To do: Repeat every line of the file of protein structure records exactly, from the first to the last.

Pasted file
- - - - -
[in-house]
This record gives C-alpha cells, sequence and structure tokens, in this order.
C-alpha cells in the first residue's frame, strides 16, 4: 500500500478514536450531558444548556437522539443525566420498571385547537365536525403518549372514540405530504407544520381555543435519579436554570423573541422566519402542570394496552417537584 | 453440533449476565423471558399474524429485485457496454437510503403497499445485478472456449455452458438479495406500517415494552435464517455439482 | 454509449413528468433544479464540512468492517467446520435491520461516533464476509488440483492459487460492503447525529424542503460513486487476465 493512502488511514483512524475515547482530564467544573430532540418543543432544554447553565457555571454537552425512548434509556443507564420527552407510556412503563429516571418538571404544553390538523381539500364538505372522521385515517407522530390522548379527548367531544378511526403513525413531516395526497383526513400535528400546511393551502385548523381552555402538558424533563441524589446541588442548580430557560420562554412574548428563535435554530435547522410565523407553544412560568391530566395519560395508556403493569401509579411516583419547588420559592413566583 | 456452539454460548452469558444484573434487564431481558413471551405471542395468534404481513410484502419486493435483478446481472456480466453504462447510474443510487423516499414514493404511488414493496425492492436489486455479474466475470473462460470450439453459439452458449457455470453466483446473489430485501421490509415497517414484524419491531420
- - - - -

[in-house]
This record gives C-alpha cells, sequence and structure tokens, in this order.
C-alpha cells in the first residue's frame, strides 16, 4: 500500500478514536450531558444548556437522539443525566420498571385547537365536525403518549372514540405530504407544520381555543435519579436554570423573541422566519402542570394496552417537584 | 453440533449476565423471558399474524429485485457496454437510503403497499445485478472456449455452458438479495406500517415494552435464517455439482 | 454509449413528468433544479464540512468492517467446520435491520461516533464476509488440483492459487460492503447525529424542503460513486487476465 493512502488511514483512524475515547482530564467544573430532540418543543432544554447553565457555571454537552425512548434509556443507564420527552407510556412503563429516571418538571404544553390538523381539500364538505372522521385515517407522530390522548379527548367531544378511526403513525413531516395526497383526513400535528400546511393551502385548523381552555402538558424533563441524589446541588442548580430557560420562554412574548428563535435554530435547522410565523407553544412560568391530566395519560395508556403493569401509579411516583419547588420559592413566583 | 456452539454460548452469558444484573434487564431481558413471551405471542395468534404481513410484502419486493435483478446481472456480466453504462447510474443510487423516499414514493404511488414493496425492492436489486455479474466475470473462460470450439453459439452458449457455470453466483446473489430485501421490509415497517414484524419491531420